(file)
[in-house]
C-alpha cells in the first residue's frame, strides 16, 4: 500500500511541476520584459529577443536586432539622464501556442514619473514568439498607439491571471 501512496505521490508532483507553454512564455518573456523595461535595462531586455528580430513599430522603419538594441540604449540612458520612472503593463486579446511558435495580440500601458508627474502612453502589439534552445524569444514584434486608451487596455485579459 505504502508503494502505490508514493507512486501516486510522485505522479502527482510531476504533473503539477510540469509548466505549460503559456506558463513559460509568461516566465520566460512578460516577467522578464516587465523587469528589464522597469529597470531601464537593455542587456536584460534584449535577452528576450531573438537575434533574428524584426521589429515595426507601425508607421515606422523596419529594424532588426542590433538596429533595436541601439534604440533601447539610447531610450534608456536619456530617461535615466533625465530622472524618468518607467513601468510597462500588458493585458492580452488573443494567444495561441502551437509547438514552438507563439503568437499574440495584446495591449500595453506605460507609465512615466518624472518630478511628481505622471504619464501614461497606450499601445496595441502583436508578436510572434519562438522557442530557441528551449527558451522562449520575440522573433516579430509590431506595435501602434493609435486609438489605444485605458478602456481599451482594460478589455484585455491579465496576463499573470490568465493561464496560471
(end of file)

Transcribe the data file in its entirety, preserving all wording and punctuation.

[in-house]
C-alpha cells in the first residue's frame, strides 16, 4: 500500500511541476520584459529577443536586432539622464501556442514619473514568439498607439491571471 501512496505521490508532483507553454512564455518573456523595461535595462531586455528580430513599430522603419538594441540604449540612458520612472503593463486579446511558435495580440500601458508627474502612453502589439534552445524569444514584434486608451487596455485579459 505504502508503494502505490508514493507512486501516486510522485505522479502527482510531476504533473503539477510540469509548466505549460503559456506558463513559460509568461516566465520566460512578460516577467522578464516587465523587469528589464522597469529597470531601464537593455542587456536584460534584449535577452528576450531573438537575434533574428524584426521589429515595426507601425508607421515606422523596419529594424532588426542590433538596429533595436541601439534604440533601447539610447531610450534608456536619456530617461535615466533625465530622472524618468518607467513601468510597462500588458493585458492580452488573443494567444495561441502551437509547438514552438507563439503568437499574440495584446495591449500595453506605460507609465512615466518624472518630478511628481505622471504619464501614461497606450499601445496595441502583436508578436510572434519562438522557442530557441528551449527558451522562449520575440522573433516579430509590431506595435501602434493609435486609438489605444485605458478602456481599451482594460478589455484585455491579465496576463499573470490568465493561464496560471